Chipotles in Adobo

I go thru a lot of chipotles in adobo sauce. I have an entire section of one of my pantry shelves devoted to cans of them. So it occurred to me that I should try my hand at making them at home. These chiptoles in adobo came out fantastically. Great smoky flavor and a bit of heat. They do take a bit of time to prepare, but they are oh so worth the trouble.
I dried my smoked jalapenos in my Nesco Snackmaster Pro dehydrator. If you don’t have a dehydrator you can place the jalapenos on a baking sheet and place in the oven at the lowest temperature setting. Rotate the jalapenos every few hours until dried.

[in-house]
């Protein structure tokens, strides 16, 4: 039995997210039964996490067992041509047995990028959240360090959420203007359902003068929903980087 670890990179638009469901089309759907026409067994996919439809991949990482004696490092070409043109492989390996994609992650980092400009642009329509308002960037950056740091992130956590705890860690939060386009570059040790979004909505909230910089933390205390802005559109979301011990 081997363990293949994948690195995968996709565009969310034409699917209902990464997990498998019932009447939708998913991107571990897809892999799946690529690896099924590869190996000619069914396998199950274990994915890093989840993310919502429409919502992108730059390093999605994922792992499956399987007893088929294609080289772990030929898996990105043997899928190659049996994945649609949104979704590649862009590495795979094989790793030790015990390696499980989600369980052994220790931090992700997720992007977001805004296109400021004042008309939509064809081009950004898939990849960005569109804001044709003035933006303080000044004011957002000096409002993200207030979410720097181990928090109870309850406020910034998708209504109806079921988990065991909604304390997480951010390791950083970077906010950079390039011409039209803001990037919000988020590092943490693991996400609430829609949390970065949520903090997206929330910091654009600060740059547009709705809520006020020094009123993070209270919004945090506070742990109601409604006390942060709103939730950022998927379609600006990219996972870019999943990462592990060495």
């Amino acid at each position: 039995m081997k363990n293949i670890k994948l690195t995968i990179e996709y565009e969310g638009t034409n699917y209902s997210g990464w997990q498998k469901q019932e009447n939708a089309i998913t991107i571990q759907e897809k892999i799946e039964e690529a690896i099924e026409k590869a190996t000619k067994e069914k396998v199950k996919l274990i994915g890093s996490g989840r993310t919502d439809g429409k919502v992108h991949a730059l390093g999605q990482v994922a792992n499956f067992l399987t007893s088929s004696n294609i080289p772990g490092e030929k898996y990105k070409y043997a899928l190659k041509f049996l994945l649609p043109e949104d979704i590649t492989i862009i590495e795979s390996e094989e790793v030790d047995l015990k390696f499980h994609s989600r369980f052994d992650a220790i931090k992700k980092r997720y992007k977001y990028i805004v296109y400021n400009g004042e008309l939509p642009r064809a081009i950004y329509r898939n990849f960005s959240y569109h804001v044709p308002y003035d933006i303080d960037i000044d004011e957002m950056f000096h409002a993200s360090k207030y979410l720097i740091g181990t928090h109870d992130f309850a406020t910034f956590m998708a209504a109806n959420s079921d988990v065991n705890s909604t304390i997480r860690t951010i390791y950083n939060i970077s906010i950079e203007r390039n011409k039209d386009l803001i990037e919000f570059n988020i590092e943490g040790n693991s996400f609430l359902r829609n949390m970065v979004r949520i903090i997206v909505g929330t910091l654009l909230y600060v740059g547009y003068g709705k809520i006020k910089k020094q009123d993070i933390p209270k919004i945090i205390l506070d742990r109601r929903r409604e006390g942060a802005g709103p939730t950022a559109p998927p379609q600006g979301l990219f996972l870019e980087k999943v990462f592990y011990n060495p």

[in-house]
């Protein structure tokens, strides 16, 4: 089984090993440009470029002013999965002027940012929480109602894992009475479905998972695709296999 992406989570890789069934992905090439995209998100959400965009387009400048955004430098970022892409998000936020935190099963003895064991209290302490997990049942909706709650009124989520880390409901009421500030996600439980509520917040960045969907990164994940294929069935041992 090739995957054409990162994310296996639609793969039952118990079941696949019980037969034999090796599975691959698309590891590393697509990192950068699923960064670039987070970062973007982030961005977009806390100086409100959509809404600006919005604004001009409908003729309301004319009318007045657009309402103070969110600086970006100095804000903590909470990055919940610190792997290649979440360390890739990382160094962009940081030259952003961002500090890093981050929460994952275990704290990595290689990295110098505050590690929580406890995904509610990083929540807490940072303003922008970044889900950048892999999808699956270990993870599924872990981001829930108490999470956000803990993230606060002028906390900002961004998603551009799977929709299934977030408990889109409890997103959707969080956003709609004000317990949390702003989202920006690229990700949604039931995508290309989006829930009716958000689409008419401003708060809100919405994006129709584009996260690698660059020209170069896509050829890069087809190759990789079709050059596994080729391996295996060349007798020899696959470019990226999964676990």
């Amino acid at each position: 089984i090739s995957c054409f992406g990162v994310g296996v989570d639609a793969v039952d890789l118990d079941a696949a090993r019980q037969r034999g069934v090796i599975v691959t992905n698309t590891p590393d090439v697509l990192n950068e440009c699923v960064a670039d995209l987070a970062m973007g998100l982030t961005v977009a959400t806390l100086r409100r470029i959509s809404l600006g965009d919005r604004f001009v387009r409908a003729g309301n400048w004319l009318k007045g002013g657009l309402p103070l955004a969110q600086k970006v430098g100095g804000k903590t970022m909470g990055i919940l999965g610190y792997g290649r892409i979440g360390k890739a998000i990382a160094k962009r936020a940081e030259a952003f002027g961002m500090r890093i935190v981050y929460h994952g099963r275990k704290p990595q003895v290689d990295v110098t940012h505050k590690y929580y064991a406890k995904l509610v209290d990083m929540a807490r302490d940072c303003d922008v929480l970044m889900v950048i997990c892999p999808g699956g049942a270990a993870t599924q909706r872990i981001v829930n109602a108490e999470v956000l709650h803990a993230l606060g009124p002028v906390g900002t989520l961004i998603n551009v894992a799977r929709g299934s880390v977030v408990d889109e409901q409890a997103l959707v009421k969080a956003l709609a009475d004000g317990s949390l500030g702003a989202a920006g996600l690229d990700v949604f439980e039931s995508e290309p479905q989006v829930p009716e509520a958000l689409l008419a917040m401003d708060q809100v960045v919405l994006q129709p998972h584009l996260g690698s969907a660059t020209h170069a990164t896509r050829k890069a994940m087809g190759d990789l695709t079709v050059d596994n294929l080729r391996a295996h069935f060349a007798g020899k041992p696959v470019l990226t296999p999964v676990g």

You can also skip the smoking and drying of the jalapenos and buy dried chipotles at your marketplace. In our grocery store the dried peppers can be found by the produce section.

5 from 1 reviews
Chipotles in Adobo
Author: 
Prep time: 
Cook time: 
Total time: 
Serves: 54 hours
 
Ingredients
  • 12 jalapenos
  • Boiling water
  • 1 cup tomato puree
  • 1 teaspoon honey
  • 1/2 cup water
  • 1 medium onion, sliced thin
  • 4 large garlic cloves, chopped
  • 1/2 cup apple cider vinegar
  • 1/2 teaspoon Kosher salt
  • 1/2 tablespoon black peppercorns
Instructions
  1. Fire up a smoker for smoking at 250 F. Use a strong wood such as hickory.
  2. Add the jalapenos to the smoker and smoke until browned and shriveled, at least 4 hours.
  3. Remove and let cool slightly then transfer to a dehydrator and dry at 135 F for 24-48 hours or until completely dried.
  4. Remove the stems (and seeds, if desired) and transfer to a large bowl.